Wednesday, May 1, 2013

#Autism & Self-Acceptance

I posted a pretty long post on my FB page about how I process emotions after I yet again, took something too seriously that my husband had said, and made a bigger deal out of it, than it really was.  This is something that always happens to me.  When I say always, I mean at least a few times a week.  It doesn't help that I have a hubby that I swear has ADHD, and everything is a joke to him.  My autistic brain is literal, and I often feel like he's making fun of me, when he is just interpreting the world in the way his brain is wired.  Anyway, this is what I wrote:

"Emotional regulation issues, and autism/asperger's. I find that I get irritated, and anxious by minor issues often, only to realize later while looking back that the thing that seemed so upsetting, or anxiety provoking really wasn't that big of a deal in the first place. I sometimes am embarrassed about my overreaction to seemingly insignificant occurrences, and the anxiety about how others might view me in light of my meltdown, or the anxiety about it happening again will keep me from trying new things, and socializing, if I let it.

As I have gotten acquainted with ASD, and what it's all about I have become aware of the reasons behind this phenomenon. One big one is weak central coherence (inability to see the bigger picture) and the other two are executive functioning issues, combined with difficulty in detecting, and describing emotional states. It's hard for me to see the bigger picture when I see something that goes wrong in my mind. I lose sight of how to get it back on track, and struggle with understanding how to deal with mounting emotions.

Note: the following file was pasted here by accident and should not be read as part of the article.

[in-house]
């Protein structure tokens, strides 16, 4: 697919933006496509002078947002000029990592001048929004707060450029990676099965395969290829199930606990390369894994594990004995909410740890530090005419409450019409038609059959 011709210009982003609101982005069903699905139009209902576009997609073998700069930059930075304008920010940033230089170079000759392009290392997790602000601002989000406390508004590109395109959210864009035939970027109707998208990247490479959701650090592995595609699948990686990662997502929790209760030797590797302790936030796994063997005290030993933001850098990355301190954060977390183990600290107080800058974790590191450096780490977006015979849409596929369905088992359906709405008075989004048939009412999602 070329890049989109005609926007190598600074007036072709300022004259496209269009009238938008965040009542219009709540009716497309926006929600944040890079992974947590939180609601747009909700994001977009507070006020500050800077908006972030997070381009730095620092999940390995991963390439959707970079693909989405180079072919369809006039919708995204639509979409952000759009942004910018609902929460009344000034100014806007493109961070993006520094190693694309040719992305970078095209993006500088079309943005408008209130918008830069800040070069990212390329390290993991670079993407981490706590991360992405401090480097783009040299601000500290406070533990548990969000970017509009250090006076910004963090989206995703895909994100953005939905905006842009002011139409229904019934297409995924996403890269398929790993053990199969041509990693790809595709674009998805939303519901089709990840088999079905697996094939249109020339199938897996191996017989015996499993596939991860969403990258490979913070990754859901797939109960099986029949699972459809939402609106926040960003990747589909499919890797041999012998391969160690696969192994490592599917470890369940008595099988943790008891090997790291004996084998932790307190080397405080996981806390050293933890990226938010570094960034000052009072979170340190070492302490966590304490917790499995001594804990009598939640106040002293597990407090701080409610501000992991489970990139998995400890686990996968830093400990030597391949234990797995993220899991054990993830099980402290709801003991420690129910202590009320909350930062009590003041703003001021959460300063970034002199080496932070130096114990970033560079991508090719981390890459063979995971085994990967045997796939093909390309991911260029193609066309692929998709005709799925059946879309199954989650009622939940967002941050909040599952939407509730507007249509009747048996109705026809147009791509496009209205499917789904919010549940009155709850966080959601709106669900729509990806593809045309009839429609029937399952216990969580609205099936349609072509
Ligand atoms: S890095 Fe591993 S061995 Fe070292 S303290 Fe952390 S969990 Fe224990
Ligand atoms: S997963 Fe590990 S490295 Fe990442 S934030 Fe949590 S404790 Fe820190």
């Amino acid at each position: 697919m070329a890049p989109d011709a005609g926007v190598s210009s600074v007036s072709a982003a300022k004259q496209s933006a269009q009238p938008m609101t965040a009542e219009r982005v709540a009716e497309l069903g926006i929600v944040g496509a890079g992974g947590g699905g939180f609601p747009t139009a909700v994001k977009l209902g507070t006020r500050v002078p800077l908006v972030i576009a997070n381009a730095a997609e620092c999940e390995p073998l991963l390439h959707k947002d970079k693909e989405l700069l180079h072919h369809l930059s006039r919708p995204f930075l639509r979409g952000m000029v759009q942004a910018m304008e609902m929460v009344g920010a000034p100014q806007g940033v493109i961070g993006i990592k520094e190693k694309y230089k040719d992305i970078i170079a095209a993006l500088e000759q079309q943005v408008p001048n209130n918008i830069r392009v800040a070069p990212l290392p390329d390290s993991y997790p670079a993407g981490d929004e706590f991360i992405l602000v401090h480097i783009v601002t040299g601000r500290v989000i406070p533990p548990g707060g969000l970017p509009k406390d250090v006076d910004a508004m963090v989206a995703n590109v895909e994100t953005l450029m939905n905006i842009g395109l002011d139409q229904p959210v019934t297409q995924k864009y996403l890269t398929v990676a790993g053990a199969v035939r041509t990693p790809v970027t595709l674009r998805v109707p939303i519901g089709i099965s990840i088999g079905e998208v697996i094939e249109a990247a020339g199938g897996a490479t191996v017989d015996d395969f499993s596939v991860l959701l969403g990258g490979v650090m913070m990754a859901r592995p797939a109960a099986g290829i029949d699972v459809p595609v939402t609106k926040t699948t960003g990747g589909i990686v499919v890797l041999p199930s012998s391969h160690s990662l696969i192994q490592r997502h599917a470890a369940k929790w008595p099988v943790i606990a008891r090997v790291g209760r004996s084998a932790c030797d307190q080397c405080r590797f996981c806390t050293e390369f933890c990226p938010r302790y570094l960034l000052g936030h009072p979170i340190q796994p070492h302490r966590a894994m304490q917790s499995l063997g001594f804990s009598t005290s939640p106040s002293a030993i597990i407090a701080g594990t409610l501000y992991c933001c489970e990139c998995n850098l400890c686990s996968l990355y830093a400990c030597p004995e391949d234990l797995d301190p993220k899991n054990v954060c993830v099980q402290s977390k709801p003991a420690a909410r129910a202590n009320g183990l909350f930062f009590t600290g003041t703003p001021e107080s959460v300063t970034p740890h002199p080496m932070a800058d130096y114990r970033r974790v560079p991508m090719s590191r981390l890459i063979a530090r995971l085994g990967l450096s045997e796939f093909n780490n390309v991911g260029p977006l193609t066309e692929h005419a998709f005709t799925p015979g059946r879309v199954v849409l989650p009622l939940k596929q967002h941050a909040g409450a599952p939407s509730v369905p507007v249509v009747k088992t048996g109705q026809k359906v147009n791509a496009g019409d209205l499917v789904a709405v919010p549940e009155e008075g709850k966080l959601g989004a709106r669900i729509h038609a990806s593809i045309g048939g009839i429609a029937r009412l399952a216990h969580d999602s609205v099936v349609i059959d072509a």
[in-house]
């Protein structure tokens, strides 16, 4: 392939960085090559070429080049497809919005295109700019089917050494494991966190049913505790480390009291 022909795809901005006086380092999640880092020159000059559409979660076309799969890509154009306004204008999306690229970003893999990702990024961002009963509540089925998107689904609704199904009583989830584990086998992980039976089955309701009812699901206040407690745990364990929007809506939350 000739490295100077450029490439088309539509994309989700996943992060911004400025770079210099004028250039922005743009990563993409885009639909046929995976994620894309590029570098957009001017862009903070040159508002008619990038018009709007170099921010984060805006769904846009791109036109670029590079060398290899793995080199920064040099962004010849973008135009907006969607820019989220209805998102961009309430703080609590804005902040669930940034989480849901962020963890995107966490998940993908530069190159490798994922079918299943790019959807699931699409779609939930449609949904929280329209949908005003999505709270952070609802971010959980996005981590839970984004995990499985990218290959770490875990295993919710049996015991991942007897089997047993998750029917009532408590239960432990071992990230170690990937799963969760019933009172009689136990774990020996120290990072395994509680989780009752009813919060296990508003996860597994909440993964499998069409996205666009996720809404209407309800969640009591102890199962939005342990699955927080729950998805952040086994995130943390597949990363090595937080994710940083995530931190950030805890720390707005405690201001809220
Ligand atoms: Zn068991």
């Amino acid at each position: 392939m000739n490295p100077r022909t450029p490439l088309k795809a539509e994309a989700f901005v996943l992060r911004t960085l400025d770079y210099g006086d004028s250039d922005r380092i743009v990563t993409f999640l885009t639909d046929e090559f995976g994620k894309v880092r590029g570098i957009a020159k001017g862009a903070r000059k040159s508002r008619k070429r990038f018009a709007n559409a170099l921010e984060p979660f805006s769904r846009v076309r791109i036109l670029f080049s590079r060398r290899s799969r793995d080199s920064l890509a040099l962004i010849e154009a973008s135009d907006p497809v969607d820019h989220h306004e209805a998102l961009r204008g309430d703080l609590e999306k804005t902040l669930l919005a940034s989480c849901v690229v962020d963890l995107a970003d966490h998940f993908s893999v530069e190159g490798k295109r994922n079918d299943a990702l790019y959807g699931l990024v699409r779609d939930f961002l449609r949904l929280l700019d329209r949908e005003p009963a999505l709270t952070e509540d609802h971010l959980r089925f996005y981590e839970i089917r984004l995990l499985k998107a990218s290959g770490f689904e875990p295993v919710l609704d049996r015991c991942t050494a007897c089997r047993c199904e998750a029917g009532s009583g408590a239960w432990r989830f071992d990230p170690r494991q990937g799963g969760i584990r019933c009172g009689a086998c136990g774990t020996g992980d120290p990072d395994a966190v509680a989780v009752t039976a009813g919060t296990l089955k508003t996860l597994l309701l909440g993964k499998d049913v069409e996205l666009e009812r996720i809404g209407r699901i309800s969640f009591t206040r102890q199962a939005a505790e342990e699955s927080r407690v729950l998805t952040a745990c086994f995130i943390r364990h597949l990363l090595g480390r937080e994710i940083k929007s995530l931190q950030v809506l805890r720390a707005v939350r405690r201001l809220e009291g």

The last, but least of these triggers is, the deep down fear that I am being judged harshly by others, and won't/don't measure up. I think this reason is one that most, on or off the spectrum can relate to, but for those of us that seem to get things wrong so often, self-doubt is often a big obstacle to overcome when trying to regulate our emotions. I can lash out defensively, as if I deep wound has been ripped open, because in some ways, for me it may feel like it has. Learning mindfulness, and lot, and lots of opportunities to learn self-acceptance has helped a lot."
Then someone asked a million dollar question: How do/did you learn self-acceptance?  Can you give some examples of that?